We briefly survey the economics literatures that relate to law and entrepreneurship, including the "law and finance" literature launched by the work of Rafael La Porta, Florencio Lopez-de-Silanes, Andrei Shleifer, and Robert Vishny ("LLSV"). Relying on the suggestive work of LLSV and other economists who have labored over the connections between entrepreneurship and law, we suspect that courts may play an important role in facilitating or hindering entrepreneurial activity. We are particularly interested in the possibility that courts may facilitate the evolution of legal rules to address novel issues raised by entrepreneurial firms. This "adaptability hypothesis" may be subject to empirical testing, thus shedding light on the otherwise perplexing divide between common law and civil law countries identified by LLSV. The motivation for such a test lies in the conjecture that common law countries update their laws more frequently than civil law countries through judicial intervention. Adaptability in this sense is said to encourage entrepreneurship because outmoded laws allow for opportunism, thus discouraging capital formation. The adaptability hypothesis implies that judges in common law systems have more room to maneuver than judges in civil law systems, and we describe the method by which we intend to approach our future study of adaptability.
Michael Whincop, Entrepreneurial Governance (August 2000).
Abstract (from author): The primary regulatory concern with respect to small to medium enterprises (SMEs) is capital raising, which reflects the so-called finance gap. For listed corporations, however, most attention is directed to corporate governance, because of the agency costs associated with more dispersed ownership and their infrequent resort to capital markets. What is lacking is an account of corporate governance issues arising in SMEs. Why is this significant? First, existing theories of the endogeneity of boards, such as those developed by Fama and Jensen, do not explain the careful work of venture capitalists to develop strong boards, including outside directors. Why do they do such a thing, instead of addressing exchange issues on a purely bilateral basis with the entrepreneur? Second, to the extent that corporate governance influences the scale of transaction costs, we might expect that governance is systematically related to the capacity of firms to raise finance, both venture capital and in an IPO.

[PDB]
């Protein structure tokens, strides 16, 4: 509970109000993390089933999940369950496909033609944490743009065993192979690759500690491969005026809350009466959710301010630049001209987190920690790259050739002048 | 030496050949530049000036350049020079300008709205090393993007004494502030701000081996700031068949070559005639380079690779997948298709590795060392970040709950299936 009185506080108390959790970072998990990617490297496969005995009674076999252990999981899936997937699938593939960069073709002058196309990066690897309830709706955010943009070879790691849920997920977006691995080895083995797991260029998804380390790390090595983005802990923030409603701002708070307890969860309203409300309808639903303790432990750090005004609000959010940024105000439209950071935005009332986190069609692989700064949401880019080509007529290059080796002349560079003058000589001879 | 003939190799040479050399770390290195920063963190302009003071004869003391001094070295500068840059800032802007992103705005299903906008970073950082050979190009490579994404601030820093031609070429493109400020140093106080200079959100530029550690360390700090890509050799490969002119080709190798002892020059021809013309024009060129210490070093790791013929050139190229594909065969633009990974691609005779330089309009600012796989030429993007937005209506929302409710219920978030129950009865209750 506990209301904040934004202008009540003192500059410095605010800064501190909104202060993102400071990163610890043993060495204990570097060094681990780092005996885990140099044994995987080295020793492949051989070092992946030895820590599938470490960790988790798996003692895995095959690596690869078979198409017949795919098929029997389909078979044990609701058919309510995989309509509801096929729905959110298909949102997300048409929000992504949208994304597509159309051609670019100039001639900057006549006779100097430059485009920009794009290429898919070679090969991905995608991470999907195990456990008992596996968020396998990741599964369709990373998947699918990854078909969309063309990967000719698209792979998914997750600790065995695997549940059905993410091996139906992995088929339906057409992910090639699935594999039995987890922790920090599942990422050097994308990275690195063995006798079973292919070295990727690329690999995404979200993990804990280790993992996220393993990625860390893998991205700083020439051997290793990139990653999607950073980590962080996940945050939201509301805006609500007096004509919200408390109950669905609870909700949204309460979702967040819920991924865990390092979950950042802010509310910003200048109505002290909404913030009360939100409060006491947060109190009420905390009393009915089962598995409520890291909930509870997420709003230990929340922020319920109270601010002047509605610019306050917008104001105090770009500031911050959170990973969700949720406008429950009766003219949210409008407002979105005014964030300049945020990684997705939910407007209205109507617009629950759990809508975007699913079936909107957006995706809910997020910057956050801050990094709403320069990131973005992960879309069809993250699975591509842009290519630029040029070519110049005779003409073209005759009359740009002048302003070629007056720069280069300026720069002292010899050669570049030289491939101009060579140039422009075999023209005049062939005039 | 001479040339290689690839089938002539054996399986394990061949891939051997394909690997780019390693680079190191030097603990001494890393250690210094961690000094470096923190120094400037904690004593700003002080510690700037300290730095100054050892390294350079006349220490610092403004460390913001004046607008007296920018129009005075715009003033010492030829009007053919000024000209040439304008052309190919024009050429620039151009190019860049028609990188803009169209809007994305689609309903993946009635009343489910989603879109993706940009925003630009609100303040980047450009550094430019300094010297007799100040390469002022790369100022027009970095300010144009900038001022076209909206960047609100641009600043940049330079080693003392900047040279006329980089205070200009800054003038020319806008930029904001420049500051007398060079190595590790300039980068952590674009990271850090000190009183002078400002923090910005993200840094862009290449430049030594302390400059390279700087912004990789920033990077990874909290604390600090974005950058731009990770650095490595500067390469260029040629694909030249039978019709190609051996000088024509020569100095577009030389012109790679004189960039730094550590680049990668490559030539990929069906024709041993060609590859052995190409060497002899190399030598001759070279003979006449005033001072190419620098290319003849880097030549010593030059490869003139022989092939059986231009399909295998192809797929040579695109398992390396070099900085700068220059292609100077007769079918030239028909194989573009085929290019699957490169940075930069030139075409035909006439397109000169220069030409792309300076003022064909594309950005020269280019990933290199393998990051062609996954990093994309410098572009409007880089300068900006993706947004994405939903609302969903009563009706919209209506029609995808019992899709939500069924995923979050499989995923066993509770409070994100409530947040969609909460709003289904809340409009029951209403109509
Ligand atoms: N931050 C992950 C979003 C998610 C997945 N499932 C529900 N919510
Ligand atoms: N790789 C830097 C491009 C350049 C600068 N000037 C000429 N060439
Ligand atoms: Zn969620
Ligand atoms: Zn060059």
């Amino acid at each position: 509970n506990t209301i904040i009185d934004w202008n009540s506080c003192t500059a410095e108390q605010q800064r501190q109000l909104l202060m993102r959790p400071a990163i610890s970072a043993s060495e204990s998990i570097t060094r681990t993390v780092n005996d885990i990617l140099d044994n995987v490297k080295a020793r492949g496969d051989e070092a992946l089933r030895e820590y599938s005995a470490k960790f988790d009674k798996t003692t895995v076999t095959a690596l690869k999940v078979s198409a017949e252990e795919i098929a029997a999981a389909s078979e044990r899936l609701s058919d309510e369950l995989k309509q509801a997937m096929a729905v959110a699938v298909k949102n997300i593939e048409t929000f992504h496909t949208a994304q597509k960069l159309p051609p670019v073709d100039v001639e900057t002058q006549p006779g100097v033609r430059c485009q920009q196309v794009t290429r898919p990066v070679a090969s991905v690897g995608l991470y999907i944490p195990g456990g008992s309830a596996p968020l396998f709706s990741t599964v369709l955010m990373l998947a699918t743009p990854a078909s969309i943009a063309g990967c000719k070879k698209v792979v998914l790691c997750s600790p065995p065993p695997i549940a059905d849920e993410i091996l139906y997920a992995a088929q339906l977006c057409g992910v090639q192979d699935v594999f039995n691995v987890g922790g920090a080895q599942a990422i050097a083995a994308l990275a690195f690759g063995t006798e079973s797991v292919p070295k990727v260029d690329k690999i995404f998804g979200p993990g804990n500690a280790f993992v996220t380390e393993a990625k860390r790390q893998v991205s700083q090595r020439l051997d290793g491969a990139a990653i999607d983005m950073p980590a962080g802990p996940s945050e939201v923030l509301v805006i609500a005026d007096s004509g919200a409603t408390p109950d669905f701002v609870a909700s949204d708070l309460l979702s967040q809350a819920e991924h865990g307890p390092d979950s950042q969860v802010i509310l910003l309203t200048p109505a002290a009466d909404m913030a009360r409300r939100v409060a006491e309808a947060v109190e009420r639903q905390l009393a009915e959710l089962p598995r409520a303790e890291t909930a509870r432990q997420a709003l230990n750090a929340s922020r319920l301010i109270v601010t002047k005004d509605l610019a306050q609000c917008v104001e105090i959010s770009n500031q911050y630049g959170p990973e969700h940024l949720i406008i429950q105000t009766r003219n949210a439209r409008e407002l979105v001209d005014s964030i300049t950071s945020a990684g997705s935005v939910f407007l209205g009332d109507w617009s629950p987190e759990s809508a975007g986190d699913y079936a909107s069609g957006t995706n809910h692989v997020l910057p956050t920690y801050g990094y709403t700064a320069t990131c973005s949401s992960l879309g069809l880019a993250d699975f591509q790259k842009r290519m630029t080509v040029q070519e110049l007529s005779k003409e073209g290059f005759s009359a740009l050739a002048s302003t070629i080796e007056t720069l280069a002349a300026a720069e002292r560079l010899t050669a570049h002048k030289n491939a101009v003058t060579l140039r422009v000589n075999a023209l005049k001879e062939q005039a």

In order to address these issues, this paper draws on a number of distinct literatures - the economic literature on venture capital, the organizational behavior literature on trust, the management literature on industrial networks, and the law and economics theorization of the role of norms in contracts. It develops an informal theory that the venture capitalists’ contract with the entrepreneur establishes formal end-game norms; these are "kept in the bottom drawer" while the relation remains cooperative. The board has a role in providing the possibility of cooperation within the strategy space marked out by these EGNs. In addition, it functions as an information conduit by which third parties may function to enforce relational norms. The legal rules that support these functions are also examined.